You might be asking yourself why would you want to cook these delicious types of meats when they’re usually best enjoyed cold?
The answer is these types of hams is that they go perfectly on pizza or in a pasta, so that’s one simply way to get your Parma ham or prosciutto fix without taking any unnecessary risks.
Can You Eat Salami Ham While Pregnant?
Again, if you prefer to take no chances then it’s advisable not to eat salami while pregnant, except if that salami has been thoroughly cooked until it’s piping hot, and eaten right away.
And just as above, if find yourself longing for some salami then you don’t need us to tell you it’s a delicious pizza topping and can be found on most pizza menus!
What Ham Is Safe To Eat When Pregnant?
Pregnancy experts and government bodies around the world agree that ham which has been cooked to the right temperature and is served straight away is safe to eat.
But the advice around cold cured meats and deli meats does vary from country to country, and even from among experts within the US.
In the UK, the NHS state that cold, pre-packed meats such as ham and corned beef are safe for pregnant women, but you should cold cured meats, such as salami, pepperoni, chorizo and prosciutto unless they are thoroughly cooked.
The American Pregnancy Association on the other hand advise against eating all deli meats when pregnant unless the meat is reheated until it’s steaming hot.
One thing to bear in mind is that deli meats in the traditional sense of the word, are typically handled more than other foods, and this may lead to them becoming contaminated.
In addition, it’s difficult to determine the hygiene of your local deli and how well they clean those hard to reach places in the equipment used for cutting the meat – places which are the ideal environment for bacteria and parasites to live in.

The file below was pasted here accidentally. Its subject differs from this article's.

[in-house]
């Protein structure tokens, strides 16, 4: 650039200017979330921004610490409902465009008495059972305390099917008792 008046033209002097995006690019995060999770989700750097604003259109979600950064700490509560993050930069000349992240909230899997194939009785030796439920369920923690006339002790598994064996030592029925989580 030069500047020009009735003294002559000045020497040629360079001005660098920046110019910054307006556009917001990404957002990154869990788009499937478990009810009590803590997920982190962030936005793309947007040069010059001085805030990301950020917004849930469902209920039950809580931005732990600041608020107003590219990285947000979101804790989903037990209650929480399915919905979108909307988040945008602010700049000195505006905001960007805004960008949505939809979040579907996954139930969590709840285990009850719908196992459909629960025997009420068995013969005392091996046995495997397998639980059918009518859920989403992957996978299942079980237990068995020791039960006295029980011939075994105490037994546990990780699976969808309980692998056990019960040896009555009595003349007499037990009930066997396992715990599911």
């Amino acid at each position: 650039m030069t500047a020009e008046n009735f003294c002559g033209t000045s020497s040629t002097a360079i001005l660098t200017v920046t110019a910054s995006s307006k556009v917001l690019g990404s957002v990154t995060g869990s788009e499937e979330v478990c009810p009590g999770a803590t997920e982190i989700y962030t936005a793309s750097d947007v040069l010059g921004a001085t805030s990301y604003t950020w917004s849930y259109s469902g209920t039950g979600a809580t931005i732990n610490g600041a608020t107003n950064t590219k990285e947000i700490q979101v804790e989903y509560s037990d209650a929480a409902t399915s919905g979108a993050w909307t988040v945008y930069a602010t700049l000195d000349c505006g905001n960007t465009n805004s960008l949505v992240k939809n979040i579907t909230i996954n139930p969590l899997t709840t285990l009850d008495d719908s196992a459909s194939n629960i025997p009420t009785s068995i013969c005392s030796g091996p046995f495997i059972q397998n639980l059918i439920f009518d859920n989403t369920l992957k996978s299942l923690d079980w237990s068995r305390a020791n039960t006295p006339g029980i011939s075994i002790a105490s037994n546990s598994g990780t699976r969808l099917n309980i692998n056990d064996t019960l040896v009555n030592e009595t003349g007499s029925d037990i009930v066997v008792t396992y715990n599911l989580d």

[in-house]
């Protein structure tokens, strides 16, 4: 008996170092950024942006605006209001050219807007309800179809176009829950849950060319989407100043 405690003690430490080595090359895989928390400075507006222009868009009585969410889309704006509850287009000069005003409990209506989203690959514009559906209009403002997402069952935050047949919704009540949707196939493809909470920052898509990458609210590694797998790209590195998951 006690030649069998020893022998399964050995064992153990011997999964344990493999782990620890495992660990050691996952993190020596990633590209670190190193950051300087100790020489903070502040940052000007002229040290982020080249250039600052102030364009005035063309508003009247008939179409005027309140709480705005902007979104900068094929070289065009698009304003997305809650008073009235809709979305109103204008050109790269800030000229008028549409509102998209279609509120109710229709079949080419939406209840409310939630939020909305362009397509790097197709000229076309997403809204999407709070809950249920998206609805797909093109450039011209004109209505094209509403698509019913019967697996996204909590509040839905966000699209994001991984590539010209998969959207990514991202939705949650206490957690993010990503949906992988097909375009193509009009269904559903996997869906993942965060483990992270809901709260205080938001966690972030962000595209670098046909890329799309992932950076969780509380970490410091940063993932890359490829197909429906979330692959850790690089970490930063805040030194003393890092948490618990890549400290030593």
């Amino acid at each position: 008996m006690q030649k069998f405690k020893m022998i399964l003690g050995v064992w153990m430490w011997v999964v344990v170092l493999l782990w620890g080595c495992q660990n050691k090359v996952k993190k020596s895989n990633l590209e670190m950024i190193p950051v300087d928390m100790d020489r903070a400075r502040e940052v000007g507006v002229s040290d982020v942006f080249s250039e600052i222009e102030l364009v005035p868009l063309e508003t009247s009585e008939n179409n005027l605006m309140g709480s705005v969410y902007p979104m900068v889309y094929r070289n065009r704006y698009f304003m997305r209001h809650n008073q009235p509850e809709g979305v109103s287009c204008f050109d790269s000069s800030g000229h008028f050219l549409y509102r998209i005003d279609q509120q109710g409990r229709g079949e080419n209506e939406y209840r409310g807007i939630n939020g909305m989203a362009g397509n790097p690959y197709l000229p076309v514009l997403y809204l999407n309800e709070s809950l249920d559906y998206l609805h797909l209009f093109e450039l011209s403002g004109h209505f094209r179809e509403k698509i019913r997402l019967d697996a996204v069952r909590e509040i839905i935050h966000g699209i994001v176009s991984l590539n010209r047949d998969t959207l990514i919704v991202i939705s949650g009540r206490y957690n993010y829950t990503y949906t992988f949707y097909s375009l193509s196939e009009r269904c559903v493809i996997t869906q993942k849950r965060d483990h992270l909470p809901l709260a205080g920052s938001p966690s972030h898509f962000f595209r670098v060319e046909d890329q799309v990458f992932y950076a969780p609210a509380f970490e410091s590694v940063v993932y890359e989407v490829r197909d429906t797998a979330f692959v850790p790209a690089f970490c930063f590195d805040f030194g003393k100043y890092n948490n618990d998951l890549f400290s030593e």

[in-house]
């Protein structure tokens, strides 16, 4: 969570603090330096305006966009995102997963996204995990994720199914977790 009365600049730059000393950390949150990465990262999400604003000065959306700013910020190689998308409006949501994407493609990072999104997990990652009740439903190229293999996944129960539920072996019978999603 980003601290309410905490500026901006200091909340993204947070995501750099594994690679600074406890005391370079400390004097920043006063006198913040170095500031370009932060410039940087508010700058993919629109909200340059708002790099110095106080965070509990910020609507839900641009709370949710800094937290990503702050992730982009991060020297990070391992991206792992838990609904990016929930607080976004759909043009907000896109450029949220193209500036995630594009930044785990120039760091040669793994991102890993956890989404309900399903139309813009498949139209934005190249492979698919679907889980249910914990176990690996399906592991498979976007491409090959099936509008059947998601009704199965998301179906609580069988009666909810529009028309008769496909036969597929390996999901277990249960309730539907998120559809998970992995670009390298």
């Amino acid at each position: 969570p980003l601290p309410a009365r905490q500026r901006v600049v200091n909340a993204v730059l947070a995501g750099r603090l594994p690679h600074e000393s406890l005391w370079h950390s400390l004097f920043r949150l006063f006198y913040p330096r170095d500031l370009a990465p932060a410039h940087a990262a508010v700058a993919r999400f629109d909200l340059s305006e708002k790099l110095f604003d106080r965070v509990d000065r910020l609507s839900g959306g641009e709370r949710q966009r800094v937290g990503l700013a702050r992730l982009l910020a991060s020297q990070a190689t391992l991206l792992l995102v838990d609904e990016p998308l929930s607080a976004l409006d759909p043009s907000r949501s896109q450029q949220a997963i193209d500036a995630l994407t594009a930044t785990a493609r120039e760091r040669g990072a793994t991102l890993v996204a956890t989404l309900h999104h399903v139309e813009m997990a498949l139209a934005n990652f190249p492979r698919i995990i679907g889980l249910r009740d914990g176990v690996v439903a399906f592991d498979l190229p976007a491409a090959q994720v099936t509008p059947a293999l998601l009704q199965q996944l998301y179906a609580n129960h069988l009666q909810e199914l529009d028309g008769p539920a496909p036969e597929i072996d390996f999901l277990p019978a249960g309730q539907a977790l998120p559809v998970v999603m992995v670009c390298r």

Cooked, pre-packaged ham has a lower risk than the ham bought from the deli counter, but if you want to be on the safe side, you might be most comfortable only eating ham which has been thoroughly cooked or reheated until it’s piping hot.
I Ate Ham or Prosciutto While Pregnant – Should I Worry?
If you’ve recently eaten some (cold) ham or prosciutto and you’re expecting, then it’s understandable that you might be worried.
The good news according to the American Pregnancy Association is that there’s no need to panic if you are pregnant and have been eating deli meats, because the probabilities are in your favor that nothing has happened.
This is because approximately 2,500 individuals will become infected with Listeria annually – or put another way – there is only one case per 132,000 people in the USA each year.
When it comes to deli meats it is important you know that the likelihood of being exposed to Listeria is low.
However, it’s probably not something you’ll want to make a habit of, because as mentioned above it can be serious if your developing baby is exposed to listeria.
Just keep an eye out for the symptoms of listeriosis – these may show up 2-30 days after exposure and include mild flu-like symptoms, headaches, muscle aches, fever, nausea, and vomiting – and contact your midwife or healthcare provider if you’re concerned.